Five years later they were remembered fondly in the DHFC club handbook: “The Brothers Buck …were with us at our zenith and only left us through their loyalty to each other.”

The next thing we hear, at the beginning of October 1908, is that three of the Buck brothers were assisting the Sidcup club New Crusaders. Pa Wilson breathed a sigh of relief. 

Seeking to broaden his horizons, in the New Year Sidney Buck took up a job opportunity that arose in Uruguay, and departed from Southampton on January 8th, 1909. The South London Press the following week, records: “Sidney Buck sails for Buenos Aires to take up a business position. He will doubtless find football to suit him in South America.” 

And how right they were! Sidney Buck found a suitable position amongst the forwards of the Montevideo Wanderers FC in Uruguay. He can be seen in the 1909 team photograph (back row second player from left). The Wanderers apparently took their name from England’s very own Wolverhampton club. Incidentally, around the same time another Hamlet man, Billy ‘Colsey’ Millward, took up a post in the region and turned out for Belgrano Athletic.

Montevideo Wanderers 1909

Montevideo, the capital of Uruguay is about a hundred miles downstream of the Argentinian capital Buenos Aires. The River Plate separates the two countries. 
The Uruguay – Argentina fixture was really the only international match these two national teams played at the time. Brazil did not yet have a team, and so the two neighbours were content to meet two or three times per year for one trophy or another. Between 1902 and 1915 they contested 34 matches. One coveted prize was the Copa Newton. The Newton Cup only dated back to 1906 but ran almost continuously until 1930, and then only sporadically until 1976 when the competition was scrapped. The 1909 match took place in Montevideo and resulted in a 2-2 draw. As was the custom in the event of a draw, the visiting team held the trophy for the year.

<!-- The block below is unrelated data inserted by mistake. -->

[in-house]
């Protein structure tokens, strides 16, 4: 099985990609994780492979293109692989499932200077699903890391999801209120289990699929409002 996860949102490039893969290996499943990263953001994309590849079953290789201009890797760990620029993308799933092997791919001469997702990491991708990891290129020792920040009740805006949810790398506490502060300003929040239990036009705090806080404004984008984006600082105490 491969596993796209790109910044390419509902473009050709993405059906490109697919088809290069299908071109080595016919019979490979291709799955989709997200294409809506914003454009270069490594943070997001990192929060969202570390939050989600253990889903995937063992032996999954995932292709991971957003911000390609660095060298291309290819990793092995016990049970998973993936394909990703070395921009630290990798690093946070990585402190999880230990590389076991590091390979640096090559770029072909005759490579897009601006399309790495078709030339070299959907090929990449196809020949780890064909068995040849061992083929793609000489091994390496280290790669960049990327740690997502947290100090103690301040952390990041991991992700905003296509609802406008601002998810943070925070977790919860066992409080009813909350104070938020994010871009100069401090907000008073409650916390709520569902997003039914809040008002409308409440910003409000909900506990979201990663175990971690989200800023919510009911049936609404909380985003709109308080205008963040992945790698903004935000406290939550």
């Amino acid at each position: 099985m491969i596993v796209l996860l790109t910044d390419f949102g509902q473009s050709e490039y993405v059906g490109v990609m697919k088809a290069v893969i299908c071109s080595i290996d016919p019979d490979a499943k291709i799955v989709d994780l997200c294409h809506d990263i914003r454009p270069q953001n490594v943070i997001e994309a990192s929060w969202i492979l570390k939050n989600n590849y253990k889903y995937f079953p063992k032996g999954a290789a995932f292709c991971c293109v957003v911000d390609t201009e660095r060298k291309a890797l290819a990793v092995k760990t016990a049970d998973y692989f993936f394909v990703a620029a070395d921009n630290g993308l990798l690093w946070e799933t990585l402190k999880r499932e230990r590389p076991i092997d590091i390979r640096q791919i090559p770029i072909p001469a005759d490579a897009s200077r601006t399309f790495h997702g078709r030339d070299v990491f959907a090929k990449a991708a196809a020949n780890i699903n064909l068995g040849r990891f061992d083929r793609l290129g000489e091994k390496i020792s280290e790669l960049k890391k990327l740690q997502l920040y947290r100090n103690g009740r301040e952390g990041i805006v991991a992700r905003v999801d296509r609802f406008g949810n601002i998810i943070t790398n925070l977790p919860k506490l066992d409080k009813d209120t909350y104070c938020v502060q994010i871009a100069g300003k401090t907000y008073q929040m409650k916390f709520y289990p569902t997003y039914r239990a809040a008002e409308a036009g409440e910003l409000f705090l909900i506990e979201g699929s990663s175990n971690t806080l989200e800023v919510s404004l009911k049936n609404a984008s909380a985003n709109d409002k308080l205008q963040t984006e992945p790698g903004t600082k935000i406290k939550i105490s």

Remarkably, featuring on the right wing in the Uruguay side was none other than the former Dulwich Hamlet man Sidney Buck! So, within nine months of arriving in South America he had managed to get himself included in the most important international match on the entire continent. It also makes Sid Buck one of the earliest former Hamlet players to win international honours. 
In May 1910 Chile was invited to send a team to Argentina to make up a triangular tournament. This was to commemorate the centenary of the May Revolution. It was the first time the two teams had ever met. In fact it was Chile’s first ever international. The tournament was almost a precursor to the Copa America and surely laid the foundation to the competition that we still have today. Again Sidney Buck was chosen for Uruguay’s two games, and scored the third goal in the three nil win over Chile.  His third and final international appearance for Uruguay was in the decider, a 4-1 defeat by Argentina.